Published by The Lawfare Institute
in Cooperation With
"And yes, when I am President of the United States, if there is some place in this country where radical jihadists are planning to attack the United States, we will go after them wherever they are, and if we capture them alive, they are going to Guantanamo."
So says Marco Rubio in one of my favorite inversions of the current presidential campaign. It used to be, way back in the mists of time, that presidential candidates promised they would "close Guantanamo" and some of us tried to remind the public that it wouldn't be that easy. Now candidates are promising—almost as unrealistically—to expand Guantanamo. Here's why that won't happen either.
No president is going to bring new detainees to Guantanamo as long as Congress makes the base a lobster trap to which it's easy to get detainees there but from which it's onerously difficult to remove them. Once a detainee shows up at Guantanamo, the government cannot lawfully transfer him to the United States and it can only transfer him anywhere else subject to a rigorous certification process. Not even a president philosophically committed to the base will want to tie his own hands so tightly. What's more, as long as the number of captured jihadists remains small, the criminal justice system has proven a reliable mechanism for long-term incapacitation and has a legitimacy that Guantanamo can never achieve. It has also proven remarkably effective on the intelligence front.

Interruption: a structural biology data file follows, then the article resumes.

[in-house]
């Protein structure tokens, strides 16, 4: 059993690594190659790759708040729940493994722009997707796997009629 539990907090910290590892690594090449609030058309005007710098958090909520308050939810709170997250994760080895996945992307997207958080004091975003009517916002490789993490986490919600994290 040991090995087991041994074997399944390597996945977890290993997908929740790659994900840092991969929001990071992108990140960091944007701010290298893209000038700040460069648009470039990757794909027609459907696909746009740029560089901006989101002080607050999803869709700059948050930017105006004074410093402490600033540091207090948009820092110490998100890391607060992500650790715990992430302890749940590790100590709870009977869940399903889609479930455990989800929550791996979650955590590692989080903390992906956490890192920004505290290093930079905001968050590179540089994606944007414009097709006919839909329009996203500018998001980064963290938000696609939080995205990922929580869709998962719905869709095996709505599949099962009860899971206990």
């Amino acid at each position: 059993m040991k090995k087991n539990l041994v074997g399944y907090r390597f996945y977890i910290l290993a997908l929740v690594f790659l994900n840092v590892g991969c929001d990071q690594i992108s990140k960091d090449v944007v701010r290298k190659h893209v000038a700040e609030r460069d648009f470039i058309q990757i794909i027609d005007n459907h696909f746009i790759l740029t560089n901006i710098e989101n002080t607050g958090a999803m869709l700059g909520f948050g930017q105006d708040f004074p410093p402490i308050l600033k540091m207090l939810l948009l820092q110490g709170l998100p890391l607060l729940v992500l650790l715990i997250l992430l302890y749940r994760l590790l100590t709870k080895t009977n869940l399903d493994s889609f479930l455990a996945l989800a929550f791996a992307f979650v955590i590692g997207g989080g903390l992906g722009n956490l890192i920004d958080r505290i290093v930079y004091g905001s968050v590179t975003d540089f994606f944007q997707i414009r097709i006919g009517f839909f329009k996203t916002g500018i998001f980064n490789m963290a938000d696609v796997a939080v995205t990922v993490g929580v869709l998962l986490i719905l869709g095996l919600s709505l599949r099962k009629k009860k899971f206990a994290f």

Guantanamo is a great symbol—of excess to the Left and of toughness to the Right—but it's just a facility, one that's both hard to close and hard to use.